ADA: Inhaled Insulin Shows Promise for Adults With Type 1 Diabetes

Authors say inhaled insulin may provide convenient alternative delivery method
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Medically Reviewed By:
Mark Arredondo, M.D.

THURSDAY, June 27, 2024 (HealthDay News) -- Inhaled insulin is associated with improved hemoglobin A1c (HbA1c) levels over 16 weeks among adults with type 1 diabetes when compared to usual care, according to a study presented at the annual meeting of the American Diabetes Association, held from June 21 to 24 in Orlando, Florida.

Irl B. Hirsch, M.D., from the University of Washington in Seattle, and colleagues conducted a randomized trial that compared the efficacy of an inhaled insulin regimen (Afrezza) plus degludec insulin (Tresiba) to usual care for 17 weeks among adults with type 1 diabetes treated at 19 U.S. centers.

The researchers found that more participants using the inhaled insulin regimen experienced significant improvements in HbA1c levels versus usual care, including 21 percent of those on inhaled insulin with HbA1c improvement >0.5 percent versus 5 percent for those receiving standard care. Among participants with HbA1c level ≥7 percent at baseline, 21 percent of those on inhaled insulin achieved the HbA1c goal of <7 percent, while no participants receiving standard care achieved the goal. Among participants who switched from using an automated insulin delivery system to using inhaled insulin plus degludec, 19 percent achieved an HbA1c improvement >0.5 percent. However, 26 percent of the patients in the inhaled insulin group had a worsening of HbA1c >0.5 percent versus 3 percent receiving standard care.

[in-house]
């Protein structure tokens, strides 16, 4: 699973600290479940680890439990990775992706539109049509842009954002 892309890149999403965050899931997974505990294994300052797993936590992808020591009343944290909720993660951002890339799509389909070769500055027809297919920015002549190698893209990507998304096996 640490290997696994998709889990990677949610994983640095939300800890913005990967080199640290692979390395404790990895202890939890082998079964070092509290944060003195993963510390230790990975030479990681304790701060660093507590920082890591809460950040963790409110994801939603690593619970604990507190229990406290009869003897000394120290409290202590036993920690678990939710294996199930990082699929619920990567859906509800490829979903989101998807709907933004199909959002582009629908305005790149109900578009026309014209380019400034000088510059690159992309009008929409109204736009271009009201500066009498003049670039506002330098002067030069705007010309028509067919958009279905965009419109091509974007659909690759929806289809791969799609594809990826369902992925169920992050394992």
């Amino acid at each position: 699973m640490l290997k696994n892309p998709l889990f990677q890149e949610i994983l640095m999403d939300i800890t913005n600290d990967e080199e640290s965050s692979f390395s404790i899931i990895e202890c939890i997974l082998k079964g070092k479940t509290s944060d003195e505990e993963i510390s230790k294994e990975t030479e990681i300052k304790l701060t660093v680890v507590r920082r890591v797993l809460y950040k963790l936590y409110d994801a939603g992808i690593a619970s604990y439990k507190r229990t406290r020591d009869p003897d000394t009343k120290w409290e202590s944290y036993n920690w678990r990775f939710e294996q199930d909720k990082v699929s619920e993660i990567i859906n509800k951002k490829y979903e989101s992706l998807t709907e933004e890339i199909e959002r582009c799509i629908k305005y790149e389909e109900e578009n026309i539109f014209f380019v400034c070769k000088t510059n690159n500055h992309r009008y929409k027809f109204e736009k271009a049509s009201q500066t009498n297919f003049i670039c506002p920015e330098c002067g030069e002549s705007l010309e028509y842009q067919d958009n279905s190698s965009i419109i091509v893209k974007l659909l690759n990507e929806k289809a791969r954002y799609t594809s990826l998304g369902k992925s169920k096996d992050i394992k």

"The INHALE-3 study’s findings will impact diabetes management by providing healthcare providers and patients with an alternative insulin delivery method," Hirsch said in a statement. "These results will assist in better informing clinical decisions and tailoring treatment plans to individual patient needs, potentially improving adherence, patient satisfaction, and overall outcomes."

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